A Kittery author has won a prize from the New York Historical Society for the best American history book for middle readers.

Last week Rodman Philbrick was named winner of the society’s Children’s History Book Prize for “We Own the Sky,” which came out last year and is set in Maine in 1920. A ceremony for the prize, which comes with a $10,000 award, will take place on June 14.

The story focuses on two orphans who are taken in by their aunt, a daredevil circus pilot, as the Ku Klux Klan was spreading white supremacist ideology and anti-immigrant sentiment in the Northeast.

Philbrick has published more than a dozen books for young readers, including “Freak the Mighty,” which was adapted into a movie.

“We’re pleased to present Rodman Philbrick with this year’s Children’s History Book Prize, especially as he’s brought to light a little-known portion of history,” said Dr. Louise Mirrer, president and CEO of the New York Historical Society. “The themes of found family and community created within the context of the book are powerful and an important reminder that we are stronger together, particularly when facing extreme ideologies and hateful rhetoric.”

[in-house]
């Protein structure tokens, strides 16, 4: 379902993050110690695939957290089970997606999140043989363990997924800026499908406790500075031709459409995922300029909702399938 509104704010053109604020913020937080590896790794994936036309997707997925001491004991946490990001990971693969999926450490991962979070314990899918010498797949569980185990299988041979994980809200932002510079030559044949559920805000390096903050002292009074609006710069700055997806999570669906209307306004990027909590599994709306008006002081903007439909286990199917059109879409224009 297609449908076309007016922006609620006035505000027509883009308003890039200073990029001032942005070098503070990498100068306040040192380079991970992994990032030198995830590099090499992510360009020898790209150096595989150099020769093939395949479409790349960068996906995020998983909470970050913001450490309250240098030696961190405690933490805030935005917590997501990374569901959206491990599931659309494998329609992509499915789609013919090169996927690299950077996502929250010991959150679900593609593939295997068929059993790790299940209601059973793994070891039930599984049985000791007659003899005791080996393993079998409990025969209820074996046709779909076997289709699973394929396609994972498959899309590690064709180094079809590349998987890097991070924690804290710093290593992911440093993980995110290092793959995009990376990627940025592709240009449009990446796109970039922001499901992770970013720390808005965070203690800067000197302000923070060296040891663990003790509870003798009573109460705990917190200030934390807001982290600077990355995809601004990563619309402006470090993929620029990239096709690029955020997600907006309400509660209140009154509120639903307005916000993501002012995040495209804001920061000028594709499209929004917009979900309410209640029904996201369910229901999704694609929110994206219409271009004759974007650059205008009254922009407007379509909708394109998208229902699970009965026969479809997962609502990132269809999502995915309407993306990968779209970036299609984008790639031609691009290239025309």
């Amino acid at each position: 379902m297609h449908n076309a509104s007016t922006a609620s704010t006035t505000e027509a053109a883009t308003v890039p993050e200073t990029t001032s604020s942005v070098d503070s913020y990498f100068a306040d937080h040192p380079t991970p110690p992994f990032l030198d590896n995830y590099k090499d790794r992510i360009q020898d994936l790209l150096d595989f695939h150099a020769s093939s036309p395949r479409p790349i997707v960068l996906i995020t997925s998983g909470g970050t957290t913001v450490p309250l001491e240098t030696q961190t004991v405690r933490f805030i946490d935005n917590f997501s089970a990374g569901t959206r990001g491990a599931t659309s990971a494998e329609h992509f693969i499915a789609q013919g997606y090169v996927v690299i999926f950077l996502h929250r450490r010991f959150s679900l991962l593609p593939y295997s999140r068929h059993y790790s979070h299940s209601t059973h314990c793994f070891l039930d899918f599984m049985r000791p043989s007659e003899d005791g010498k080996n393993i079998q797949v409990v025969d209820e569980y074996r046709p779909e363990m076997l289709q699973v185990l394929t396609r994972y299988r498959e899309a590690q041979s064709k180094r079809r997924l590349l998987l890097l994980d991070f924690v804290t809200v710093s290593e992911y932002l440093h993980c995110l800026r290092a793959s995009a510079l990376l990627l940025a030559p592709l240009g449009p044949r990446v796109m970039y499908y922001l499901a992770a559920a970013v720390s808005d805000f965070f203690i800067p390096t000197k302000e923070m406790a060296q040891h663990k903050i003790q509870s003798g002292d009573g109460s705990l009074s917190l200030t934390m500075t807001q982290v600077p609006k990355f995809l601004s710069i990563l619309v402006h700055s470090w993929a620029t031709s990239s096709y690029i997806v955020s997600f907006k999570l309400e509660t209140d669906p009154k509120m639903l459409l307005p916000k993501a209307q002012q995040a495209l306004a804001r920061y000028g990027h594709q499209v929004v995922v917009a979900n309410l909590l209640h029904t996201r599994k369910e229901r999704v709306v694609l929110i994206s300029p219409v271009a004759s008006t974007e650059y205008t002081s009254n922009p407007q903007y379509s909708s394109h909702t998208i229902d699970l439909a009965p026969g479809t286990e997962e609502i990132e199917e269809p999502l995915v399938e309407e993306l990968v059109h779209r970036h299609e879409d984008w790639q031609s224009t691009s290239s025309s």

Philbrick grew up in New England and now divides his time between Maine and Florida. He has been writing novels since he was 16. His other titles include “The Mostly True Adventures of Homer P. Figg,” which was set during the Civil War and was chosen in 2010 as a Newberry Honor Book. In 2020, he received the Katahdin Award from the Maine Library Association, which recognizes an outstanding body of work in children’s literature in Maine.

The award recognizes fiction or nonfiction. Other finalists this year were “The Other Side of the River” by Alda P. Dobbs, “The Lucky Ones” by Linda Williams Jackson, and “The Star That Always Stays” by Anna Rose Johnson.

Comments are no longer available on this story